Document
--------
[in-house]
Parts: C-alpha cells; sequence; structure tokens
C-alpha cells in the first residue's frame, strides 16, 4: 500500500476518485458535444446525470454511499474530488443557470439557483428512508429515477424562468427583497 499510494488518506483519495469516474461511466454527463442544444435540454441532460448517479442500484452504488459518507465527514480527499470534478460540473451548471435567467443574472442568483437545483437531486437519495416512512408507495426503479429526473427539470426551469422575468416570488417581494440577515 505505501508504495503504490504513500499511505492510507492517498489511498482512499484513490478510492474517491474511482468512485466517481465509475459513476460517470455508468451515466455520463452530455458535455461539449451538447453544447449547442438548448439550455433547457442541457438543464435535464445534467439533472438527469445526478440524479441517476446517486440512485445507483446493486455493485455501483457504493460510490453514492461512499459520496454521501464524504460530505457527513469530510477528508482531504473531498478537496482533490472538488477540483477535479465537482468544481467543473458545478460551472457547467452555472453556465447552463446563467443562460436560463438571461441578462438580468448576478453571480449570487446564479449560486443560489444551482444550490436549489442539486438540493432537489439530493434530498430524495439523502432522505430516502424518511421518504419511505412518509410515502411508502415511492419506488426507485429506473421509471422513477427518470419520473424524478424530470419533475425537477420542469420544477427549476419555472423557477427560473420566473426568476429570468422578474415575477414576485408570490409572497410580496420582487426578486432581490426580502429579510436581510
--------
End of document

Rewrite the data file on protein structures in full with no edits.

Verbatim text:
[in-house]
Parts: C-alpha cells; sequence; structure tokens
C-alpha cells in the first residue's frame, strides 16, 4: 500500500476518485458535444446525470454511499474530488443557470439557483428512508429515477424562468427583497 499510494488518506483519495469516474461511466454527463442544444435540454441532460448517479442500484452504488459518507465527514480527499470534478460540473451548471435567467443574472442568483437545483437531486437519495416512512408507495426503479429526473427539470426551469422575468416570488417581494440577515 505505501508504495503504490504513500499511505492510507492517498489511498482512499484513490478510492474517491474511482468512485466517481465509475459513476460517470455508468451515466455520463452530455458535455461539449451538447453544447449547442438548448439550455433547457442541457438543464435535464445534467439533472438527469445526478440524479441517476446517486440512485445507483446493486455493485455501483457504493460510490453514492461512499459520496454521501464524504460530505457527513469530510477528508482531504473531498478537496482533490472538488477540483477535479465537482468544481467543473458545478460551472457547467452555472453556465447552463446563467443562460436560463438571461441578462438580468448576478453571480449570487446564479449560486443560489444551482444550490436549489442539486438540493432537489439530493434530498430524495439523502432522505430516502424518511421518504419511505412518509410515502411508502415511492419506488426507485429506473421509471422513477427518470419520473424524478424530470419533475425537477420542469420544477427549476419555472423557477427560473420566473426568476429570468422578474415575477414576485408570490409572497410580496420582487426578486432581490426580502429579510436581510